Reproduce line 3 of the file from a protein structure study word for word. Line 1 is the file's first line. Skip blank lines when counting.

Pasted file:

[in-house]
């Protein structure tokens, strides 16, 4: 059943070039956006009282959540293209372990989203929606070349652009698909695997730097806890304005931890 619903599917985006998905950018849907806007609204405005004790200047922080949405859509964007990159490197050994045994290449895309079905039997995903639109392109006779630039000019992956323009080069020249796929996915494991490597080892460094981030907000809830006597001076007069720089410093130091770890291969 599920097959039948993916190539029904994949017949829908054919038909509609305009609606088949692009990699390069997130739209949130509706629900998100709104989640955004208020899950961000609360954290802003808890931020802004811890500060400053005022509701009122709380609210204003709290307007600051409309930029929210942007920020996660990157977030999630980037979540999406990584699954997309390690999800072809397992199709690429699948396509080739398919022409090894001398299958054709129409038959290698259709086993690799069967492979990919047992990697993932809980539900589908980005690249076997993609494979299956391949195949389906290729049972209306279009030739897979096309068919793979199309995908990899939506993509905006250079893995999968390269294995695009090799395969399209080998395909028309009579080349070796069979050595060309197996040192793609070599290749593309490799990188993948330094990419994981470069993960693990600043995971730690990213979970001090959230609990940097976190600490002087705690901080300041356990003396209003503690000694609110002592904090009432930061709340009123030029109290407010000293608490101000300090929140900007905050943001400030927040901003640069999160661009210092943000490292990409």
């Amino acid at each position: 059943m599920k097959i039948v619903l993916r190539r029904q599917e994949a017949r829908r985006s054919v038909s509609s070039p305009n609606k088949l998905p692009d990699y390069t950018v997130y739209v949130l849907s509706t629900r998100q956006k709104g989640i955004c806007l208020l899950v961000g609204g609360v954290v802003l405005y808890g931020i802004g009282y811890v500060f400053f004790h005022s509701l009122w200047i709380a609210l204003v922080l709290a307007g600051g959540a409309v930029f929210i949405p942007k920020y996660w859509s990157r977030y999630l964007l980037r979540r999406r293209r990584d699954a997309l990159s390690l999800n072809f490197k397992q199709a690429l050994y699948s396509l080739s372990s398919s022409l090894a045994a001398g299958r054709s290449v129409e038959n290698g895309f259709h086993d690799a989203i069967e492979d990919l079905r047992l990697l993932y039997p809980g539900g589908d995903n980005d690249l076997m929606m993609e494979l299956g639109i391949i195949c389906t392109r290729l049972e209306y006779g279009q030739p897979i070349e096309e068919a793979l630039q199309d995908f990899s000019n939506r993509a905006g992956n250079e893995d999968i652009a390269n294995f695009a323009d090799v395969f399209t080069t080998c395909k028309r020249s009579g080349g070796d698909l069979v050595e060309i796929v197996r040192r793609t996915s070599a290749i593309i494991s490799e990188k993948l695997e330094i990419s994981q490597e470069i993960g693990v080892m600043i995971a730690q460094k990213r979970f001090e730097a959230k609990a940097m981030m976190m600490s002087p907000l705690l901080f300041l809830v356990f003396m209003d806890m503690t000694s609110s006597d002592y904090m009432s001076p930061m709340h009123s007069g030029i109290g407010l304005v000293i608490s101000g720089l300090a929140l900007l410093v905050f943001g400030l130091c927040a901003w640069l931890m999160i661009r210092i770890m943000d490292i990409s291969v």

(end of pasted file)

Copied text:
């Amino acid at each position: 059943m599920k097959i039948v619903l993916r190539r029904q599917e994949a017949r829908r985006s054919v038909s509609s070039p305009n609606k088949l998905p692009d990699y390069t950018v997130y739209v949130l849907s509706t629900r998100q956006k709104g989640i955004c806007l208020l899950v961000g609204g609360v954290v802003l405005y808890g931020i802004g009282y811890v500060f400053f004790h005022s509701l009122w200047i709380a609210l204003v922080l709290a307007g600051g959540a409309v930029f929210i949405p942007k920020y996660w859509s990157r977030y999630l964007l980037r979540r999406r293209r990584d699954a997309l990159s390690l999800n072809f490197k397992q199709a690429l050994y699948s396509l080739s372990s398919s022409l090894a045994a001398g299958r054709s290449v129409e038959n290698g895309f259709h086993d690799a989203i069967e492979d990919l079905r047992l990697l993932y039997p809980g539900g589908d995903n980005d690249l076997m929606m993609e494979l299956g639109i391949i195949c389906t392109r290729l049972e209306y006779g279009q030739p897979i070349e096309e068919a793979l630039q199309d995908f990899s000019n939506r993509a905006g992956n250079e893995d999968i652009a390269n294995f695009a323009d090799v395969f399209t080069t080998c395909k028309r020249s009579g080349g070796d698909l069979v050595e060309i796929v197996r040192r793609t996915s070599a290749i593309i494991s490799e990188k993948l695997e330094i990419s994981q490597e470069i993960g693990v080892m600043i995971a730690q460094k990213r979970f001090e730097a959230k609990a940097m981030m976190m600490s002087p907000l705690l901080f300041l809830v356990f003396m209003d806890m503690t000694s609110s006597d002592y904090m009432s001076p930061m709340h009123s007069g030029i109290g407010l304005v000293i608490s101000g720089l300090a929140l900007l410093v905050f943001g400030l130091c927040a901003w640069l931890m999160i661009r210092i770890m943000d490292i990409s291969v």